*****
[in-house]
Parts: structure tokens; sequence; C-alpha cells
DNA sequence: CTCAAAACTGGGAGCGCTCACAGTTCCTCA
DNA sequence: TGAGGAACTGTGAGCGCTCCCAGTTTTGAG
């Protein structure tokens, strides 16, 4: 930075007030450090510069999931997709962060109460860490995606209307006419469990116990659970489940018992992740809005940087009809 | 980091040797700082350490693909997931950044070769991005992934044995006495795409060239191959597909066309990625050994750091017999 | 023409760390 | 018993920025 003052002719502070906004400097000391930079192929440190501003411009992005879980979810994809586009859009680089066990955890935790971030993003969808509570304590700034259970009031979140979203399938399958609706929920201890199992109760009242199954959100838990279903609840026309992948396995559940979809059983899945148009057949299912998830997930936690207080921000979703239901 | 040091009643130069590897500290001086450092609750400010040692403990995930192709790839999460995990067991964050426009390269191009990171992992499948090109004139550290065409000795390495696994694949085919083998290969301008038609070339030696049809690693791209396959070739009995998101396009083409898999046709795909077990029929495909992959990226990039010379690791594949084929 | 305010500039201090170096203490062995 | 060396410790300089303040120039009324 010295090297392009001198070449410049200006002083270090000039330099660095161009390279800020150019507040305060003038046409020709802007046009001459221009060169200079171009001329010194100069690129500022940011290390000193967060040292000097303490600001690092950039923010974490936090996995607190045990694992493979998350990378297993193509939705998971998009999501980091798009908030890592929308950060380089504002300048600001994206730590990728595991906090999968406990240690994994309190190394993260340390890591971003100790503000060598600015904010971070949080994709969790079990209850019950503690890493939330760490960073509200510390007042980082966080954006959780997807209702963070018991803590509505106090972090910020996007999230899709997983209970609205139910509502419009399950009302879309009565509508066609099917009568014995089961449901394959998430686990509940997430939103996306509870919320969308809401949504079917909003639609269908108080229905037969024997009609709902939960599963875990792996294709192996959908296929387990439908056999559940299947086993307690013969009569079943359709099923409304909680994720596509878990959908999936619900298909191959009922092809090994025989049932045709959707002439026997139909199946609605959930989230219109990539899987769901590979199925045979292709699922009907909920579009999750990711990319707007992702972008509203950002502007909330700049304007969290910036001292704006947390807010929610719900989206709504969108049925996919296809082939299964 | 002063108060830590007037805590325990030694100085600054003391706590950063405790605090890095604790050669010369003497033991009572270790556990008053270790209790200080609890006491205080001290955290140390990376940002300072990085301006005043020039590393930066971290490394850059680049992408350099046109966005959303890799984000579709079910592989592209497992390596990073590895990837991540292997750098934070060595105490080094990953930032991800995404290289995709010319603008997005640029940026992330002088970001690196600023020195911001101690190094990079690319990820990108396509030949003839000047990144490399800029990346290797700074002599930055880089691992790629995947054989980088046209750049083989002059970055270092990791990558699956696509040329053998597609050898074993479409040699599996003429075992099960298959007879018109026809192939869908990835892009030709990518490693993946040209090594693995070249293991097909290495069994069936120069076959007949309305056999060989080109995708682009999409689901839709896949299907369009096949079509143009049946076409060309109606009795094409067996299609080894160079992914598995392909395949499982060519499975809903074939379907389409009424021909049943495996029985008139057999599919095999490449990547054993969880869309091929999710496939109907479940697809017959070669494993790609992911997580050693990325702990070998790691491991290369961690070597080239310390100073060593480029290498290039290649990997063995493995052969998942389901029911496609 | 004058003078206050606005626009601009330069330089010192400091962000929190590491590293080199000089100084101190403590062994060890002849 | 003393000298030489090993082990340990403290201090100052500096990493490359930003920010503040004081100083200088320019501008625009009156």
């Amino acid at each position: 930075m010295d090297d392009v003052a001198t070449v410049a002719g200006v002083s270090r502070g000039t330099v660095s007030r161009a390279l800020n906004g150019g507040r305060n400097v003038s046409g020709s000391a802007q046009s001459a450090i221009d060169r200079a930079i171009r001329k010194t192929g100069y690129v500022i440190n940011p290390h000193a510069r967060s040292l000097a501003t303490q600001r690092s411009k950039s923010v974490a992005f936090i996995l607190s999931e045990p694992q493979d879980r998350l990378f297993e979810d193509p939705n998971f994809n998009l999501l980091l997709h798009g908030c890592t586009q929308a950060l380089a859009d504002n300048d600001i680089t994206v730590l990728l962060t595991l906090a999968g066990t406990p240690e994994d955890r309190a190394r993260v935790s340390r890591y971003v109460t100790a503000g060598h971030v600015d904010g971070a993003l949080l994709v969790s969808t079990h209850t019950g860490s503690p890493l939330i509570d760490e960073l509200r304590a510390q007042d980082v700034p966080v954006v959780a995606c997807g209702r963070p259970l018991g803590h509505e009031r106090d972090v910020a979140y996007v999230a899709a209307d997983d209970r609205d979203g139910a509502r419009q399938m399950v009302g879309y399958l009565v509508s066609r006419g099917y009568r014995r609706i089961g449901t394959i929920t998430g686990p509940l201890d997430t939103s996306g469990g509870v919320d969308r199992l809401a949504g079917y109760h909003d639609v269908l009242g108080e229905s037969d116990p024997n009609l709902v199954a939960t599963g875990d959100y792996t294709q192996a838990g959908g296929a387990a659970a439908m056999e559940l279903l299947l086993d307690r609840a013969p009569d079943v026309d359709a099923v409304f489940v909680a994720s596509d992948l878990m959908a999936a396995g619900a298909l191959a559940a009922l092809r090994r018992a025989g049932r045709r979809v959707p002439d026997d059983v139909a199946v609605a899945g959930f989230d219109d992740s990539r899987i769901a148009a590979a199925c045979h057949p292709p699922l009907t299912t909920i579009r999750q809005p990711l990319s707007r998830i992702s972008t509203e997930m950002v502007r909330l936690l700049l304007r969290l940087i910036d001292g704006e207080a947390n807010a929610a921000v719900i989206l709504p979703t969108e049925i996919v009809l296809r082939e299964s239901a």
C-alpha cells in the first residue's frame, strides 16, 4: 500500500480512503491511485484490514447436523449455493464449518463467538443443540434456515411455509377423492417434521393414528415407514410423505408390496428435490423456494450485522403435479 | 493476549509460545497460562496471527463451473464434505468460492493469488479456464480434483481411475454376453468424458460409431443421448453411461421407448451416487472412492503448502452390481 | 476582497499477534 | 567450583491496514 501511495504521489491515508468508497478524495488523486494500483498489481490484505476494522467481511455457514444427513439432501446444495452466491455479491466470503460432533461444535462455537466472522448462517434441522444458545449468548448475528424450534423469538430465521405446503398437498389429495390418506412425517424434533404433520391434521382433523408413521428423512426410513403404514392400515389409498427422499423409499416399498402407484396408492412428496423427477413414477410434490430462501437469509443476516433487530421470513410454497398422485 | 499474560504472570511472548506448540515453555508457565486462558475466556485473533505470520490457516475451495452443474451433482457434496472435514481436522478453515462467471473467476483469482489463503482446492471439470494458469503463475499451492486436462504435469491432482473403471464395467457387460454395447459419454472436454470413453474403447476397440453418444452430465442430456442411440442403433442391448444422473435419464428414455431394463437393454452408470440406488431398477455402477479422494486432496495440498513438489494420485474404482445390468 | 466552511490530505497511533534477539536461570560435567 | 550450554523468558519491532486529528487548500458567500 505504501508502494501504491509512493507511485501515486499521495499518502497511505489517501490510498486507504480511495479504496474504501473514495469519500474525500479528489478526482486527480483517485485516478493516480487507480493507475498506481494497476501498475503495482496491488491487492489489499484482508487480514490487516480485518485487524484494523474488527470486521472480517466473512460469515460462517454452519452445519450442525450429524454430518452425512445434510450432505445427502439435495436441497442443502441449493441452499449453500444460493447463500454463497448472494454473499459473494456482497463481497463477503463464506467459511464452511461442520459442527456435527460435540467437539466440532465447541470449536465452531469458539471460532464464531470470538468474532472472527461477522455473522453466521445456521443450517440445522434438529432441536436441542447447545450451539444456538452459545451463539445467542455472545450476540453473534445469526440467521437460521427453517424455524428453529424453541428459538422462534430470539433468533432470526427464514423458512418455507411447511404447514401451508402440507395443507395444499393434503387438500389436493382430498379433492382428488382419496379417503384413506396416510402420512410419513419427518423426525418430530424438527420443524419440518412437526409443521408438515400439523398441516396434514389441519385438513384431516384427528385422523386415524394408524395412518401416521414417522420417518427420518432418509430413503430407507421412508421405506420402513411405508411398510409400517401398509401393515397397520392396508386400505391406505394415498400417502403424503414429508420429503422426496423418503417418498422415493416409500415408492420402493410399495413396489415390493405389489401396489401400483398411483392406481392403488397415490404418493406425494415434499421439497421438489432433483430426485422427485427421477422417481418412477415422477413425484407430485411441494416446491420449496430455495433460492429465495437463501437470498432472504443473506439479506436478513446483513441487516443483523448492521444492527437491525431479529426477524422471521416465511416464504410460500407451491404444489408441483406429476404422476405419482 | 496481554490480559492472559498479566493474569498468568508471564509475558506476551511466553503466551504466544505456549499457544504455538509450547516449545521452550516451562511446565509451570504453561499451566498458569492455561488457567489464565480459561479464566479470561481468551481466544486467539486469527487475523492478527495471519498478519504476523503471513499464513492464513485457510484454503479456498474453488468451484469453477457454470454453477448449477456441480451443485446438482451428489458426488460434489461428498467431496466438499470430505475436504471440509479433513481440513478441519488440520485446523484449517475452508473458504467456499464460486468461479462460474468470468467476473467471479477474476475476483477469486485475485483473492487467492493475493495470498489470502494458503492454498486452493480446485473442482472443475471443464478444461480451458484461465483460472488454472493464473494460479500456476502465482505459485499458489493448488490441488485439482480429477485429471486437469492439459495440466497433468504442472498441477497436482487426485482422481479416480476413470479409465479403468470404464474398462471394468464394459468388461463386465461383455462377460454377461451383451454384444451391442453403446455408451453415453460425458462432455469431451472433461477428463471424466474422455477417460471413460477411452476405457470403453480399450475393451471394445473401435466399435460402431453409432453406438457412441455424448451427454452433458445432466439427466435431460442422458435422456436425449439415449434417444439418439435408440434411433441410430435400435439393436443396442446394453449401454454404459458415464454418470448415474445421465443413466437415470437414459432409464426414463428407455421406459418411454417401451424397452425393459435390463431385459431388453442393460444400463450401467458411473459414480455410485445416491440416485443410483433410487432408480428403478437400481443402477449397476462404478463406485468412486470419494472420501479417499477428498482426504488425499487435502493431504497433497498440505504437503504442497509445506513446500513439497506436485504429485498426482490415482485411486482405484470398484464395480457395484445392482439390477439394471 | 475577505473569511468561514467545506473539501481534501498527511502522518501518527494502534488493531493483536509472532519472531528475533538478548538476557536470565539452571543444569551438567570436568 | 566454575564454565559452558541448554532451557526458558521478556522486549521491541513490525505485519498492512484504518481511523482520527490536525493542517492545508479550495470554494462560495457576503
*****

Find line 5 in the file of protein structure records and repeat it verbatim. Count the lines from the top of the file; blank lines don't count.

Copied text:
């Protein structure tokens, strides 16, 4: 930075007030450090510069999931997709962060109460860490995606209307006419469990116990659970489940018992992740809005940087009809 | 980091040797700082350490693909997931950044070769991005992934044995006495795409060239191959597909066309990625050994750091017999 | 023409760390 | 018993920025 003052002719502070906004400097000391930079192929440190501003411009992005879980979810994809586009859009680089066990955890935790971030993003969808509570304590700034259970009031979140979203399938399958609706929920201890199992109760009242199954959100838990279903609840026309992948396995559940979809059983899945148009057949299912998830997930936690207080921000979703239901 | 040091009643130069590897500290001086450092609750400010040692403990995930192709790839999460995990067991964050426009390269191009990171992992499948090109004139550290065409000795390495696994694949085919083998290969301008038609070339030696049809690693791209396959070739009995998101396009083409898999046709795909077990029929495909992959990226990039010379690791594949084929 | 305010500039201090170096203490062995 | 060396410790300089303040120039009324 010295090297392009001198070449410049200006002083270090000039330099660095161009390279800020150019507040305060003038046409020709802007046009001459221009060169200079171009001329010194100069690129500022940011290390000193967060040292000097303490600001690092950039923010974490936090996995607190045990694992493979998350990378297993193509939705998971998009999501980091798009908030890592929308950060380089504002300048600001994206730590990728595991906090999968406990240690994994309190190394993260340390890591971003100790503000060598600015904010971070949080994709969790079990209850019950503690890493939330760490960073509200510390007042980082966080954006959780997807209702963070018991803590509505106090972090910020996007999230899709997983209970609205139910509502419009399950009302879309009565509508066609099917009568014995089961449901394959998430686990509940997430939103996306509870919320969308809401949504079917909003639609269908108080229905037969024997009609709902939960599963875990792996294709192996959908296929387990439908056999559940299947086993307690013969009569079943359709099923409304909680994720596509878990959908999936619900298909191959009922092809090994025989049932045709959707002439026997139909199946609605959930989230219109990539899987769901590979199925045979292709699922009907909920579009999750990711990319707007992702972008509203950002502007909330700049304007969290910036001292704006947390807010929610719900989206709504969108049925996919296809082939299964 | 002063108060830590007037805590325990030694100085600054003391706590950063405790605090890095604790050669010369003497033991009572270790556990008053270790209790200080609890006491205080001290955290140390990376940002300072990085301006005043020039590393930066971290490394850059680049992408350099046109966005959303890799984000579709079910592989592209497992390596990073590895990837991540292997750098934070060595105490080094990953930032991800995404290289995709010319603008997005640029940026992330002088970001690196600023020195911001101690190094990079690319990820990108396509030949003839000047990144490399800029990346290797700074002599930055880089691992790629995947054989980088046209750049083989002059970055270092990791990558699956696509040329053998597609050898074993479409040699599996003429075992099960298959007879018109026809192939869908990835892009030709990518490693993946040209090594693995070249293991097909290495069994069936120069076959007949309305056999060989080109995708682009999409689901839709896949299907369009096949079509143009049946076409060309109606009795094409067996299609080894160079992914598995392909395949499982060519499975809903074939379907389409009424021909049943495996029985008139057999599919095999490449990547054993969880869309091929999710496939109907479940697809017959070669494993790609992911997580050693990325702990070998790691491991290369961690070597080239310390100073060593480029290498290039290649990997063995493995052969998942389901029911496609 | 004058003078206050606005626009601009330069330089010192400091962000929190590491590293080199000089100084101190403590062994060890002849 | 003393000298030489090993082990340990403290201090100052500096990493490359930003920010503040004081100083200088320019501008625009009156």